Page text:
Bloomberg (Reuters)-52-year-old Luisa Jose (Luisa Jose), a five-year-old mother, said that when insurgents linked to the Islamic State attacked Palma, a gas market town in northern Mozambique 10 days ago, she and them Conducted face-to-face communication.
She told Reuters at a stadium in the port city of Pemba: “I am about to save my life… They come from every street.”
“I saw them wearing bazookas. They were wearing uniforms with red scarves…tied to their heads.”
Jose said that militants quickly occupied her hometown of Palma, adjacent to a large natural gas project worth 60 billion US dollars.
Aid workers believe that the attack that began on March 24 caused thousands of people to flee the United Nations. However, according to the United Nations humanitarian agency OCHA, only 9,900 displaced persons were registered in Pemba and other areas of Cabo Delgado.
The international aid organization Médecins Sans Frontières said many people may still be hiding in the surrounding forests, while those who emerged told about seeing the bodies of other people who died of starvation or dehydration along the way.
According to an eyewitness to a contractor, some people were killed by crocodiles or killed in deep mud.
When the attack began, most of the contact with Palma was severed, and Reuters was unable to independently verify the empirical statements.
A spokesperson for the Mozambican National Defense and Security Forces declined to comment on Saturday, and there was no response to calls from the national police.
The town of Cabo Delgado, where Palma is located, has been home to a rapidly erupting Islamic rebel since 2017, which is now connected to the Islamic State. Security sources told Reuters that clashes between militants and government forces continued until Friday.
South Africa said on Saturday that Mozambique’s neighbors will meet next week to discuss the insurgency.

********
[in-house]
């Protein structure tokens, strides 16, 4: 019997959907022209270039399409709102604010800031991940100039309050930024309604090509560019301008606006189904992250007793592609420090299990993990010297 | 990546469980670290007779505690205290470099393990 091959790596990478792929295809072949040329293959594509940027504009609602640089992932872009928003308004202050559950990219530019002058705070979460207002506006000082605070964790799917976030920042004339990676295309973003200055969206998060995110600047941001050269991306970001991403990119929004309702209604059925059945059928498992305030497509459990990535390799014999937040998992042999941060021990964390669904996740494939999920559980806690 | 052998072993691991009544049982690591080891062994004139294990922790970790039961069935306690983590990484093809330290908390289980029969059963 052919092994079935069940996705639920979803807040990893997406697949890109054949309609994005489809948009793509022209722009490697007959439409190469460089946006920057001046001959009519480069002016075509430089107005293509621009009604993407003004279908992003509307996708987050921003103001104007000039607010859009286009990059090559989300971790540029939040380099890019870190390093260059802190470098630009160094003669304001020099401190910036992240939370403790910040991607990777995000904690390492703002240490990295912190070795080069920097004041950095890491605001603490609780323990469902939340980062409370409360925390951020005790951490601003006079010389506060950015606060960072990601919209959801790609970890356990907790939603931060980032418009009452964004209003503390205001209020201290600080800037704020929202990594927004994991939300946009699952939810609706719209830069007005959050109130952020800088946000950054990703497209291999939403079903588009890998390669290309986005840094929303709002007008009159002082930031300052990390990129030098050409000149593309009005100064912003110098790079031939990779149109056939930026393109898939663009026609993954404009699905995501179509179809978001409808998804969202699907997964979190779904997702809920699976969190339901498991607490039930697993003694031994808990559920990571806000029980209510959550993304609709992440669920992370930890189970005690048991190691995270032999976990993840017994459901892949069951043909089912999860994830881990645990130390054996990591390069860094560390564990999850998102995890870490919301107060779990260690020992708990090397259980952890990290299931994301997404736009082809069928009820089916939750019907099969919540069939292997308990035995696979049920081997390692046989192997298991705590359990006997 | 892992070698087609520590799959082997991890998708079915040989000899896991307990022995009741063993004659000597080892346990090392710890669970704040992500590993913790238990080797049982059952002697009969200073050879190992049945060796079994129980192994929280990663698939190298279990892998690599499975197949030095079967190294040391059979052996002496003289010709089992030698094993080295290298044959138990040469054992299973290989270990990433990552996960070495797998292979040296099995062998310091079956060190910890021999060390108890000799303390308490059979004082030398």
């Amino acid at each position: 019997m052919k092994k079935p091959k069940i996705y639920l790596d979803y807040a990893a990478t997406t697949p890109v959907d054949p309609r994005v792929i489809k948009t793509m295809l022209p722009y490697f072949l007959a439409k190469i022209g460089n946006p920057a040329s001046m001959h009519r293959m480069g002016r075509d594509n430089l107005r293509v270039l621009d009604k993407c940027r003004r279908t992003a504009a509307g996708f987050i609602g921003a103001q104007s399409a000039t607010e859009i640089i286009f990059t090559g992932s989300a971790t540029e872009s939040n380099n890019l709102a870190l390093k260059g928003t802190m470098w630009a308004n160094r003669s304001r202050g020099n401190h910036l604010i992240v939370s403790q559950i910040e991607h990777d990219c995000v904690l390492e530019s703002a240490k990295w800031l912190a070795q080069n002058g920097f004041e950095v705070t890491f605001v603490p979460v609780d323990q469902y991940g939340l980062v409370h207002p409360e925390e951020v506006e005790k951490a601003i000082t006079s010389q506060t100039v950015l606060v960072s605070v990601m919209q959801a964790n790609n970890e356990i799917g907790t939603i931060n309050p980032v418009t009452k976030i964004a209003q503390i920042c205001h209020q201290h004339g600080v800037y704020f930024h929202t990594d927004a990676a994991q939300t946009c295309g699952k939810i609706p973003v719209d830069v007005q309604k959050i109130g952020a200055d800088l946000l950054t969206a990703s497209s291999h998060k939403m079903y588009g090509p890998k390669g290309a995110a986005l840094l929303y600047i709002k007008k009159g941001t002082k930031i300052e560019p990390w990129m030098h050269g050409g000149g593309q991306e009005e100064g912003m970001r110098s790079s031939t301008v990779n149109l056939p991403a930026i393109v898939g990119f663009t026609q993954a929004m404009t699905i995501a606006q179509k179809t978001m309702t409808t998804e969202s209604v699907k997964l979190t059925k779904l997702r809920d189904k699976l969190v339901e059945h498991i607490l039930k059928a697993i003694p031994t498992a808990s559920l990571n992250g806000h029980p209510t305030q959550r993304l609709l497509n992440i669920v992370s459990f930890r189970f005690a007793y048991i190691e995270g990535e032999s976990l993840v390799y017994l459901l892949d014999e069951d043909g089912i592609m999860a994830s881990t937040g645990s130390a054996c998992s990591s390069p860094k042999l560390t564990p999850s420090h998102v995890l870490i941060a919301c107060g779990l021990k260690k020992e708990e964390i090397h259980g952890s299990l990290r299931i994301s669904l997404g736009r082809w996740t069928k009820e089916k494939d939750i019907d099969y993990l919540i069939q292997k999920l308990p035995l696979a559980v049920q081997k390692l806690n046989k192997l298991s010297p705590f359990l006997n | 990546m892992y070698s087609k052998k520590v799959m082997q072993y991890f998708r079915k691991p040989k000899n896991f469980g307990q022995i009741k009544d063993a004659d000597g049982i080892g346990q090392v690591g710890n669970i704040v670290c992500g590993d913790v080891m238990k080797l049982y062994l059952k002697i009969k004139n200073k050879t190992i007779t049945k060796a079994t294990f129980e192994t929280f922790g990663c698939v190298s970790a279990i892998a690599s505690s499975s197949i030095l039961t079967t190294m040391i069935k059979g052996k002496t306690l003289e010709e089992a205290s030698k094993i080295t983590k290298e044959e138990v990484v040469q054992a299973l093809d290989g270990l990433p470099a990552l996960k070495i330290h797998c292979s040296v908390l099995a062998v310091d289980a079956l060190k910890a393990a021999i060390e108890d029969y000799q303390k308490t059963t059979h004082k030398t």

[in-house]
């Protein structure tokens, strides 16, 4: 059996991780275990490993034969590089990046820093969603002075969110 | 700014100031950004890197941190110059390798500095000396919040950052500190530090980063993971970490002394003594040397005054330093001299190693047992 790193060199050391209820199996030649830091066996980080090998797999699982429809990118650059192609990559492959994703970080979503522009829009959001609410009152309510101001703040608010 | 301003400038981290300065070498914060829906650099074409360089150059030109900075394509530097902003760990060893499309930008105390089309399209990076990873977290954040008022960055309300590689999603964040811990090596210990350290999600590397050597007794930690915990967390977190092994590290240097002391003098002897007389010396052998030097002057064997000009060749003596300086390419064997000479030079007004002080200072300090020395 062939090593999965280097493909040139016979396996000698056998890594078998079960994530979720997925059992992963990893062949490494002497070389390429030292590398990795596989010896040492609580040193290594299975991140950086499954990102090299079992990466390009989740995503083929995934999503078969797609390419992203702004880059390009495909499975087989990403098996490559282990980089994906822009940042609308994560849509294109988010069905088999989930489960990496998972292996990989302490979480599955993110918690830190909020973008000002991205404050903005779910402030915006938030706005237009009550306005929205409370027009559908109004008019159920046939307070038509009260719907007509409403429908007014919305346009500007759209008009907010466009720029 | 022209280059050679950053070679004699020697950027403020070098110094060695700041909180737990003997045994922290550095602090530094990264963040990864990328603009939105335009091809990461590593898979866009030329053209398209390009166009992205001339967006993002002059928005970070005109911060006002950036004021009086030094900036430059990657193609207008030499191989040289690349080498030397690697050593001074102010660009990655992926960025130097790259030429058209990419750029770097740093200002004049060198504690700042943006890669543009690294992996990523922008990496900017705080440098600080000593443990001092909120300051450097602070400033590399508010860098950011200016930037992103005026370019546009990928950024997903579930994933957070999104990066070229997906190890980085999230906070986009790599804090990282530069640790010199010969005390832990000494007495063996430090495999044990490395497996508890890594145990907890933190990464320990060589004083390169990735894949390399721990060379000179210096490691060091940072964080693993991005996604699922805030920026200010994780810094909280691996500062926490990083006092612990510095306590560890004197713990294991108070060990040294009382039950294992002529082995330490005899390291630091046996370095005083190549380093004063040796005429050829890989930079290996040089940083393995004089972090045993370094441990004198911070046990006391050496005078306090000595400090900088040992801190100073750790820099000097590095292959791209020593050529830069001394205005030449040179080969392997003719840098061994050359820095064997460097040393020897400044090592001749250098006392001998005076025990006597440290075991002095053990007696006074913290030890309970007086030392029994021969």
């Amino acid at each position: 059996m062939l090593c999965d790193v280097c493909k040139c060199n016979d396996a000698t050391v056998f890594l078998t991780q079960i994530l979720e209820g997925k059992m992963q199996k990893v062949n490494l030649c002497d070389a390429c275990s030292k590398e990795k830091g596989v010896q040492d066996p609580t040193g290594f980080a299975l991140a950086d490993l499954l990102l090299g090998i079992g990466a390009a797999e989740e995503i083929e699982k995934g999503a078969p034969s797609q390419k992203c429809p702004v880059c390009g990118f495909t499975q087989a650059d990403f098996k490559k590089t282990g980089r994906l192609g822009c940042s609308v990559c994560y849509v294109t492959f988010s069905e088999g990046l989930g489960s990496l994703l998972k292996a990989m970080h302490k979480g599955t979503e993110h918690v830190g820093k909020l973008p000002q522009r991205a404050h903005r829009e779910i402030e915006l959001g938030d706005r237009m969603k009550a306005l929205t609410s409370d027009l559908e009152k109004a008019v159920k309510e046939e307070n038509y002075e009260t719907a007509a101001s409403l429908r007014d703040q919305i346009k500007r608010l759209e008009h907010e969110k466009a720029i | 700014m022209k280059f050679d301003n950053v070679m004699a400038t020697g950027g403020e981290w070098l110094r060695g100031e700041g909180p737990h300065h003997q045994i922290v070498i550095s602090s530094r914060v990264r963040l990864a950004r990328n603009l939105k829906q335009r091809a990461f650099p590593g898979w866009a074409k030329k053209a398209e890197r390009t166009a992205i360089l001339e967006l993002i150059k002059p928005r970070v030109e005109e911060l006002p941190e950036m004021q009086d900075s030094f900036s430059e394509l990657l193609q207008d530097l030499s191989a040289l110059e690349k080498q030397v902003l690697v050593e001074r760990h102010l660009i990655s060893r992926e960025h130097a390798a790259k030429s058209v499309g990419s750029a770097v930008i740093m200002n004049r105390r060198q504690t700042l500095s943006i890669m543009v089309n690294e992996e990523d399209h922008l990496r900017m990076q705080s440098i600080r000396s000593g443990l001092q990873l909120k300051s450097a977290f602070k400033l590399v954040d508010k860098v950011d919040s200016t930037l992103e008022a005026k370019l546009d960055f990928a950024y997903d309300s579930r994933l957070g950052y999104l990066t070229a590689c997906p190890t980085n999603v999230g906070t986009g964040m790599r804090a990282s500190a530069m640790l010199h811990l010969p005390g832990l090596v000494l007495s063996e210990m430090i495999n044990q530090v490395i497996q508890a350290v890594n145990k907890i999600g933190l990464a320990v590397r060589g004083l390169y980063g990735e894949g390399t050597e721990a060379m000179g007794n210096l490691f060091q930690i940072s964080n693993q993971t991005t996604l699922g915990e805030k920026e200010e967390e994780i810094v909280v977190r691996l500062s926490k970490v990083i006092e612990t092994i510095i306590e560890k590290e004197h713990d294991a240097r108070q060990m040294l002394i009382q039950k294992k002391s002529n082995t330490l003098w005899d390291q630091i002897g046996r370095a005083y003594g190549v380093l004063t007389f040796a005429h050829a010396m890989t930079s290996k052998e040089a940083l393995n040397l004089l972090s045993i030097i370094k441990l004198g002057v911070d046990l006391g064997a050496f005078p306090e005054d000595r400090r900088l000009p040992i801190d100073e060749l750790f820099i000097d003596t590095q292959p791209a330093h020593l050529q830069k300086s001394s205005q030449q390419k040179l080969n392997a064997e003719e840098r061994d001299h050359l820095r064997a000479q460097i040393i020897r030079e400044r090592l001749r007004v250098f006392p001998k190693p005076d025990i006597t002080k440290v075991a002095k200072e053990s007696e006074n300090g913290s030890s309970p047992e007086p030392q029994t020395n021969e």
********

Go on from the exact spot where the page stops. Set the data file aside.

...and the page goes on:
The Mozambican government stated that dozens of people were killed in the attack on Palma, but the scale of casualties and displacement is unclear.
Fato Abdula Ali, 29, said she was separated from her husband and three children in the chaos. After 9 months of pregnancy, she could not keep up with the whereabouts of other residents because they escaped and sent her baby son into the bushes alone. She said that she cut the baby’s umbilical cord with a branch.
She said that the next day, she took off her blood-stained clothes and found another group of people took her to safety in turn.
“I have pain all over,” she told Reuters at a hotel in Pemba.
Luisa Jose said that she spent nearly five days in the bushes, ate bitter cassava tubers, drank from the muddy water, and then came to Quitunda. Villages of people relocated from large-scale natural gas projects led by oil companies (including France’s Total).
She said that from there, she was evacuated by Total, but because there was no space on the ship, she had to leave more than six family members, including her husband and a daughter.
Total evacuated all surplus labor from the project site near Palma on Friday. Two sources with direct knowledge of the operation of the site told Reuters that all of this remained in the hands of the military. Total declined to comment.
Since she left her family, Jose has not heard from her family. Aid workers and diplomats said they were trapped among thousands of Kitundas.
“Are they safe? Do they have a place to stay? Will they come back? I don’t know,” she said.
Reporting by Emidio Jozine in Pemba; Additional reporting and writing by Emma Rumney; Editing by Alexandra Zavis and Ros Russell